Then, in 2002, the problem of homeless children suddenly reappeared on the state agenda. Early that year Valentina Matviyenko, the former Deputy Prime Minister, announced that the number of homeless children in Russia had reached 1 million. The MVD and the General Prosecutor's Office followed up by publishing their own reports, estimating the numbers to be as high as 2-2.5 million. Then, in his annual address to the Federal Assembly, President Vladimir Putin called the increasing number of the homeless children “a threat to national security.” He also initiated a federal program for fighting this problem called Prevention of Youth Homelessness and Delinquency, which was in effect between 2003 and 2006. One of the program's important components was  launching an interagency commission for coordinating the measures targeted at resolving the issue of child homelessness. Boris Gryzlov, then the Minister of Internal Affairs, was appointed the chair of this commission. However, with the exception of a single report, dated 2002, there is no publicly available information on the commission's activities.

Nonetheless, the information contained in this report is quite curious and worth noting. 1.2 billion rubles were allocated in the course of the implementation of this subprogram. But the impact of the projects appears meager. Here are some of them:

"Developing and broadcasting a series of programs (4) on Mayak Radio aimed at raising awareness on the prevention of youth homelessness."

"Purchasing 500 washing machines, delivering them to 243 social rehabilitation centers, 86 centers for social assistance to family and children, 11 social service centers (children’s departments) in 69 districts of the Russian Federation."

"Organizing 7 field-oriented camps in 7 districts of the Russian Federation. 2780 children from 15 districts of the Russian Federation can participate in camp activities."

You don’t need to be an expert to understand that these measures only provide for the minimal improvement in the quality of life for institutionalized children. Moreover, the measures were temporary in nature, and essentially, do nothing to solve the problem.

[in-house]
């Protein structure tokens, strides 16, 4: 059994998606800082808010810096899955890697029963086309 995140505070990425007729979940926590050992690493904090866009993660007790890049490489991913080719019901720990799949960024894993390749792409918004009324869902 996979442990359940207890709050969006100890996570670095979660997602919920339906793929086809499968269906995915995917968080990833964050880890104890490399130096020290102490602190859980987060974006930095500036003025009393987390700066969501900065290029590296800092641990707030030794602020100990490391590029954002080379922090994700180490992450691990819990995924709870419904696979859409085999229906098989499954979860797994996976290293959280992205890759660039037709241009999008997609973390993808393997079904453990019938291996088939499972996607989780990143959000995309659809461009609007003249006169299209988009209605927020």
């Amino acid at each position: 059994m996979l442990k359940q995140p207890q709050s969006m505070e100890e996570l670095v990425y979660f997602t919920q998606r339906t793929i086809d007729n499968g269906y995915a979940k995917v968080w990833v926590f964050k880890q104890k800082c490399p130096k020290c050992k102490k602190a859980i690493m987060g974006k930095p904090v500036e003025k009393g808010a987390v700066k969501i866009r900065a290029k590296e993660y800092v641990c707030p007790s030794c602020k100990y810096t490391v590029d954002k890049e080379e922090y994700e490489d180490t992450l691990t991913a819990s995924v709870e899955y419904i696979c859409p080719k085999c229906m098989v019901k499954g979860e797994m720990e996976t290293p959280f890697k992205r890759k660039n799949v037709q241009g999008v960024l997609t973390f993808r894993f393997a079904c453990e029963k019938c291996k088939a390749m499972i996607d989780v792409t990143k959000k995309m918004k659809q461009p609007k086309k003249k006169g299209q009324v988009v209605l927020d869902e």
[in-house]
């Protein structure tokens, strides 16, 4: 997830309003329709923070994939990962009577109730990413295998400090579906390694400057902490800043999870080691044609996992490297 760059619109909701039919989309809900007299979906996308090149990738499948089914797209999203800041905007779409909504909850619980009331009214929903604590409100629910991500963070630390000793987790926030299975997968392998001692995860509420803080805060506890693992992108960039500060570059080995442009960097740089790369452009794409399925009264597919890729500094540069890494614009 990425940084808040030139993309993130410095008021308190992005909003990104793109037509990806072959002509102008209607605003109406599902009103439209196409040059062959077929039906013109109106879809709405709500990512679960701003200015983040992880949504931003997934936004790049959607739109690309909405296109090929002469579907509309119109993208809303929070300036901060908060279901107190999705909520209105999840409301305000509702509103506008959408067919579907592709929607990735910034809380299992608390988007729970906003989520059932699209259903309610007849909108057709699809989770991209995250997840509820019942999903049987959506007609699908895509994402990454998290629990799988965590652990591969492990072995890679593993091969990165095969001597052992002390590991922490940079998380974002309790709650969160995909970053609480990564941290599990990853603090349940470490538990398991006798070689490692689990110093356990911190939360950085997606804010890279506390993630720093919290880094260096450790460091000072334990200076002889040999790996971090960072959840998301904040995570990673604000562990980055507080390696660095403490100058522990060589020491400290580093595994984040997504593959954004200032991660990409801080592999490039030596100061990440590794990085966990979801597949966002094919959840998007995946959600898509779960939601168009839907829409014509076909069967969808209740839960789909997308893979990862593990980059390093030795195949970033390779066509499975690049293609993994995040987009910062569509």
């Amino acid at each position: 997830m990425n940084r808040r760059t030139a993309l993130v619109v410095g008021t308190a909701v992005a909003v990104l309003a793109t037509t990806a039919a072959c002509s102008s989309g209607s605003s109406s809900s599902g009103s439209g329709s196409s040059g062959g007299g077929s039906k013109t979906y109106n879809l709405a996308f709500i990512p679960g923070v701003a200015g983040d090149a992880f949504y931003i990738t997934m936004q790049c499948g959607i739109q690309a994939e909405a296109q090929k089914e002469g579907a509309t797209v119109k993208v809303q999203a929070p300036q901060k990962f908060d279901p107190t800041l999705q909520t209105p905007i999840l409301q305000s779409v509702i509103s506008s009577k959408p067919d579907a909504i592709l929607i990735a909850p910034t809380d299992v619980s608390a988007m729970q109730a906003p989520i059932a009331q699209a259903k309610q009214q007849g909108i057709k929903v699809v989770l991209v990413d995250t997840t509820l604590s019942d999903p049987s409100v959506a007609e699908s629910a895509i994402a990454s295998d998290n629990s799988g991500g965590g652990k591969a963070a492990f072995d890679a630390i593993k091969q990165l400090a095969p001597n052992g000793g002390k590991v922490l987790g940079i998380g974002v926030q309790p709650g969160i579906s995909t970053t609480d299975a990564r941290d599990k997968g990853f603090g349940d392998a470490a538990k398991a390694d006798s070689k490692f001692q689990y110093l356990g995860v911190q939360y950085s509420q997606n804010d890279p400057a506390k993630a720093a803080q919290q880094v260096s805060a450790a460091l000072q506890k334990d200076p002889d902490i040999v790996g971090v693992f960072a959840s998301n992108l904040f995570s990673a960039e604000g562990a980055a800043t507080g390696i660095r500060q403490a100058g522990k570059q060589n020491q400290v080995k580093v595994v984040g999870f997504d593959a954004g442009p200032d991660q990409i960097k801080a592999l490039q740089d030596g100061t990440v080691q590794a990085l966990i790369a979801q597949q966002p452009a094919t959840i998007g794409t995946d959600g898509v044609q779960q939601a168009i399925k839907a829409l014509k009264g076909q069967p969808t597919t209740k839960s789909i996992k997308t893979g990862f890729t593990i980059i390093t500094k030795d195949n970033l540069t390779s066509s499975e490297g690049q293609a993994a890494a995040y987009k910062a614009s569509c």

The federal law "On The Prevention of Youth Homelessness and Delinquency" (edited January 13, 2001 #1_FL, and on July 7, 2003 No.111_FL) includes the following definitions for 'neglected child' and 'homeless child': "A neglected child is a minor whose activities are not supervised due to the neglect of the responsibility for his/her behavior, education, and/or allowance, or due to the improper fulfillment of such obligations on the part of the child's parents or legal guardians; a homeless child is an unattended child who has no place of permanent or temporary residence."


In 2005, the MVD tried to tackle the problem itself. This time, it was the new Minister of Internal Affairs Rashid Nurgaliyev who gave a detailed interview on the subject to Shield and Sword, a ministry-sponsored publication. In this interview, Nurgaliyev acknowledged that problems in the family are the most important contributing factor to children running away. “For many years, we have been ignoring the fact that dysfunctional families, domestic abuse, and sometimes full-scale child abuse exist in our society. Unfortunately, these problems are common in Russia. Today, it is our responsibility to speak out not only about the material, but also the moral impoverishment of the majority of the Russian families.”